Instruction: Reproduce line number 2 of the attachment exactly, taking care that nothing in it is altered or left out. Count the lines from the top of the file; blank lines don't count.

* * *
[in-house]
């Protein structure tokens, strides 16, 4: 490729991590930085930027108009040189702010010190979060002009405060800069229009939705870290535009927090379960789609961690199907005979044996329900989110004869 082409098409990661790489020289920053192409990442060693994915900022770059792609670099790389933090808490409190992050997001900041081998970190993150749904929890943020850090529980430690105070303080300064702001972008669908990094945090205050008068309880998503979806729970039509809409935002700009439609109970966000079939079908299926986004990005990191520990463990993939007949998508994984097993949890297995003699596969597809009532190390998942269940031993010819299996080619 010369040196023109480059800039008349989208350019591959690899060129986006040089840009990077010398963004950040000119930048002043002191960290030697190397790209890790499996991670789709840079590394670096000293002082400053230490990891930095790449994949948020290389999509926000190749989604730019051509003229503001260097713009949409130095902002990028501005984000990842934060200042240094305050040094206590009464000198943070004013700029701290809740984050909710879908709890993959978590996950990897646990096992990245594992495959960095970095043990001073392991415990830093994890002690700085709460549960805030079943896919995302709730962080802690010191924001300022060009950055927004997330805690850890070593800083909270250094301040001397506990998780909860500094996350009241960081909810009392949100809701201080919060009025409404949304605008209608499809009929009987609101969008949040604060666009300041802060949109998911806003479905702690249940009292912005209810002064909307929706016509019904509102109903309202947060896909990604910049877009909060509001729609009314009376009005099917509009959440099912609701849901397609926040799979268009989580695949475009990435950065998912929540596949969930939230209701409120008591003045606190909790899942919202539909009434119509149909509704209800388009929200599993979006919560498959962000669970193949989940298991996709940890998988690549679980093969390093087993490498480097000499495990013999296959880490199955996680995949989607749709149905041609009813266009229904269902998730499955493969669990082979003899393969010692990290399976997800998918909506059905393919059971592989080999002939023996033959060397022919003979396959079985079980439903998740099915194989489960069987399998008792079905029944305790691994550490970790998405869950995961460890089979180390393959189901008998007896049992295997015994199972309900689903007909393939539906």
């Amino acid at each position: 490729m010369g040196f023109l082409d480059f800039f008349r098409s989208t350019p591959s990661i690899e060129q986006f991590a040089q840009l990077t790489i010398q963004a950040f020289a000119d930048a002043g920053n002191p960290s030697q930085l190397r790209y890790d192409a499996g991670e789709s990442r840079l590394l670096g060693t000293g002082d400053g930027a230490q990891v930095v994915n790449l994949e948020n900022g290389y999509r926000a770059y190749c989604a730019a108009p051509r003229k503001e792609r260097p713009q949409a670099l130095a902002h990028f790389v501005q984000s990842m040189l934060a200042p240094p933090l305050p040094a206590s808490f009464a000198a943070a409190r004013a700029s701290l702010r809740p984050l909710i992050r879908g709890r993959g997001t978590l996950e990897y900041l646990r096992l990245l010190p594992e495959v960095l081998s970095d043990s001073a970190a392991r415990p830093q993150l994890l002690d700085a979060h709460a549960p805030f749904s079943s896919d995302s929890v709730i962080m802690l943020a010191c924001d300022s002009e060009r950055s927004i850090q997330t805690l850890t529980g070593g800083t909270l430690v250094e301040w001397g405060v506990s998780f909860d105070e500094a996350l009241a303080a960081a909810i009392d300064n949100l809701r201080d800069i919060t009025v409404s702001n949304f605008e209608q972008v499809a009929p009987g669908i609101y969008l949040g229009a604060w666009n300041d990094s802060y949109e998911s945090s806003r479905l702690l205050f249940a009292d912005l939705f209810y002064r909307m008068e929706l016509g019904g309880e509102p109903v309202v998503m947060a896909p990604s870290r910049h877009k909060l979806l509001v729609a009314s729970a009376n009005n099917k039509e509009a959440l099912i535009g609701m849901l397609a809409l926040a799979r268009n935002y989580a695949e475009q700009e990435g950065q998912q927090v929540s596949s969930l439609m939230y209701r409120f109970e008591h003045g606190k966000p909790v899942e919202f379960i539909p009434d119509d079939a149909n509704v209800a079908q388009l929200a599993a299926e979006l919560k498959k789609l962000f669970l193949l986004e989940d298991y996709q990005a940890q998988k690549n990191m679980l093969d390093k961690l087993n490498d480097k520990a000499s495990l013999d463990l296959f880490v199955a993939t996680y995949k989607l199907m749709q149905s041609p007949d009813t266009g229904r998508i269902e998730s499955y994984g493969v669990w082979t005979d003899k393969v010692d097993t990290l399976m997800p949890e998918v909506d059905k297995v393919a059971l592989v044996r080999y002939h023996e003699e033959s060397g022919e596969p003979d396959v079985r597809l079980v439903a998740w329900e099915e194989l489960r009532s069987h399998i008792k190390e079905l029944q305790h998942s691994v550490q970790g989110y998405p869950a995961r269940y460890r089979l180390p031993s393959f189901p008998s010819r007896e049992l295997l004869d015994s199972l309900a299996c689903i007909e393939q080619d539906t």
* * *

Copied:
């Protein structure tokens, strides 16, 4: 490729991590930085930027108009040189702010010190979060002009405060800069229009939705870290535009927090379960789609961690199907005979044996329900989110004869 082409098409990661790489020289920053192409990442060693994915900022770059792609670099790389933090808490409190992050997001900041081998970190993150749904929890943020850090529980430690105070303080300064702001972008669908990094945090205050008068309880998503979806729970039509809409935002700009439609109970966000079939079908299926986004990005990191520990463990993939007949998508994984097993949890297995003699596969597809009532190390998942269940031993010819299996080619 010369040196023109480059800039008349989208350019591959690899060129986006040089840009990077010398963004950040000119930048002043002191960290030697190397790209890790499996991670789709840079590394670096000293002082400053230490990891930095790449994949948020290389999509926000190749989604730019051509003229503001260097713009949409130095902002990028501005984000990842934060200042240094305050040094206590009464000198943070004013700029701290809740984050909710879908709890993959978590996950990897646990096992990245594992495959960095970095043990001073392991415990830093994890002690700085709460549960805030079943896919995302709730962080802690010191924001300022060009950055927004997330805690850890070593800083909270250094301040001397506990998780909860500094996350009241960081909810009392949100809701201080919060009025409404949304605008209608499809009929009987609101969008949040604060666009300041802060949109998911806003479905702690249940009292912005209810002064909307929706016509019904509102109903309202947060896909990604910049877009909060509001729609009314009376009005099917509009959440099912609701849901397609926040799979268009989580695949475009990435950065998912929540596949969930939230209701409120008591003045606190909790899942919202539909009434119509149909509704209800388009929200599993979006919560498959962000669970193949989940298991996709940890998988690549679980093969390093087993490498480097000499495990013999296959880490199955996680995949989607749709149905041609009813266009229904269902998730499955493969669990082979003899393969010692990290399976997800998918909506059905393919059971592989080999002939023996033959060397022919003979396959079985079980439903998740099915194989489960069987399998008792079905029944305790691994550490970790998405869950995961460890089979180390393959189901008998007896049992295997015994199972309900689903007909393939539906």